Hypertension and Heart Disease:
values are ‘out of control’ for too many Italians
Vilnius, 30 May 2016 – A trip to Vilnius, Lithuania, for the Fondazione Internazionale Menarini, promoter of the ‘Breaking the Cardiovascular Continuum through Understanding, Recognition, Treatment and Prevention of the Disease’ International Congress organised by the Lithuanian University of Health Sciences, the School of Medicine of the University of Vilnius, the Lithuanian Society of Cardiology and the Lithuanian Hypertension Society. The meeting brought together various speakers, all prestigious names of acknowledged competence in the field of cardiovascular medicine including researcher and Nobel Laureate Louis Ignarro of Los Angeles, who opened the proceedings with a report to the plenary meeting on the properties of nitric oxide: it was his studies of this compound, a basic ingredient in many medicinal products, which won him the Nobel Prize in Medicine. ‘The first significant biological action observed was that nitroglycerine acts by relaxing the smooth musculature and freeing nitric oxide. Thanks to its properties, nitric oxide can be used to develop treatments to combat hypertension, arteriosclerosis, stroke, angina pectoris, heart failure, vascular complications of diabetes and other cardiovascular problems. What’s more, it was from these biological bases that researcher set out to develop medicinal products for combating erectile dysfunction.’
Another core subject at the meeting is hypertension, its prevalence and above all the lack of adequate control of the condition. ‘In both men and women, from age sixty onward, arterial hypertension is the principal cause of stroke, heart attack, cardiac insufficiency and kidney failure,’ explains Giuseppe Mancia, Professor Emeritus at the University of Milano-Bicocca. ‘We note an enormous paradox if we think that despite the many medicinal products available for treating hypertension, arterial blood pressure values are within normal limits in only 20% of patients at the time of normal check-ups. A paradox attributable above all to patients’ general failure to follow the treatment regime prescribed by their physicians.
Agabiti Rosei, Chairman of the Department of Clinical and Experimental Sciences of the University of Brescia, confirms: ‘Today, we know how important it is to continually monitor blood pressure for correct diagnosis and for prescribing the most efficacious treatments, and how critical but unfortunately and frequently underestimated is the organ damage (to the heart and other organs) that accompanies high blood pressure.’ He adds, ‘Those who treat hypertension must also take care to consider and manage the overall cardiovascular risk for each single patient, taking into account the risk factors often associated with the condition (from overweight to high cholesterol; from diabetes to smoking). What’s more, treatment is more difficult than we generally believe, as is shown by the fact that blood pressure levels are not kept under sufficient control in the majority of hypertension sufferers.’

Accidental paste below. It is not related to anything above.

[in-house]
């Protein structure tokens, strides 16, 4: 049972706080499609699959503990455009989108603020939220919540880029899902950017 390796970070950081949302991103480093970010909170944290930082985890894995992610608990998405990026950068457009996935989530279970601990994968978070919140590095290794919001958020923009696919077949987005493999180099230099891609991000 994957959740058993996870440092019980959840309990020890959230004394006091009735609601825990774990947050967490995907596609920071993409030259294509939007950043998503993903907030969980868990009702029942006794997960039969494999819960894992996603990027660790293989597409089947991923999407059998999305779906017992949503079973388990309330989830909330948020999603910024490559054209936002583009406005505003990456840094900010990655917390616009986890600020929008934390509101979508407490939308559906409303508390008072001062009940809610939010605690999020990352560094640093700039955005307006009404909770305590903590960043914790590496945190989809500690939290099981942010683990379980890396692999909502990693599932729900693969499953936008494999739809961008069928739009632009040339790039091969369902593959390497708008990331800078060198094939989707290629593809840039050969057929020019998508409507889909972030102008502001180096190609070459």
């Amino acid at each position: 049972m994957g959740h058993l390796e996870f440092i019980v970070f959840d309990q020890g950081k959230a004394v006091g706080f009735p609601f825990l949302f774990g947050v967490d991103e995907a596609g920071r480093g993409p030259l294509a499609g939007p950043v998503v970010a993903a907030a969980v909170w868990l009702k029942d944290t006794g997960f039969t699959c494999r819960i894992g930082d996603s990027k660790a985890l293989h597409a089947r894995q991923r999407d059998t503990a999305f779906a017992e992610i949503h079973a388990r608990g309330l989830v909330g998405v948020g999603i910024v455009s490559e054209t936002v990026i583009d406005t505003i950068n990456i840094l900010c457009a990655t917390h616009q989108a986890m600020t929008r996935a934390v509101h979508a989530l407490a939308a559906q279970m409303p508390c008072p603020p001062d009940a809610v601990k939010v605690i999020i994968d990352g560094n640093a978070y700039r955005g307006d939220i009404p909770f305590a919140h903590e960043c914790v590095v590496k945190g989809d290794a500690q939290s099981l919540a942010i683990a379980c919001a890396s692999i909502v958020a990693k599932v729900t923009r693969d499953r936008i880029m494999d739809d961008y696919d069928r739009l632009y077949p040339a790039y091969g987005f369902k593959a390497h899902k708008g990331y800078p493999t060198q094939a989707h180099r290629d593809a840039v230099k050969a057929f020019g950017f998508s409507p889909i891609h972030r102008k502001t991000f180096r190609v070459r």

One interesting aspect of hypertension is the fact that there are treatment-resistant forms; that is, cases in which blood pressure remains high despite treatment with three or more medicinal products belonging to different classes. What is most worrying is the extent of the phenomenon: in Europe alone, an estimated 10 to 15 million people are high-risk subjects due to high blood pressure. ‘In Italy alone, 45-50% of the general adult population suffers from arterial hypertension. This translates to more than 14 million subjects, equally distributed among the male and female populations. Of these, 5-7% ca. is affected by drug-resistant hypertension,’ warns Massimo Volpe, President of the Italian Society of Arterial Hypertension. ‘Uncontrolled arterial hypertension is a significant issue for our public health system: patients in treatment whose arterial blood pressure levels are out of control run a risk of developing cardiovascular complications (heart attack, stroke, heart or kidney failure), which can result in death, comparable to the risk run by untreated hypertensive subjects.’
Speaking of post-infarction treatment, Claudio Borghi, Professor of Internal Medicine at the University of Bologna, commented on the findings of a recent study of ACE inhibitors, medicinal products which in the last twenty years have notably lowered mortality and hospitalisation due to cardiovascular disease. ‘Retrospective analysis of the SMILE-4 study suggests that zofenopril is more efficacious than ramipril in terms of reducing hospitalisation due to cardiovascular causes in post-infarction patients with ventricular ejection fractions in excess of 40%, in the presence of concomitant therapy with acetylsalicylic acid,’ explains Borghi. ‘These data support the idea that treatment with ACE inhibitors can be useful in post-infarction patients even in the absence of signs of cardiac insufficiency.’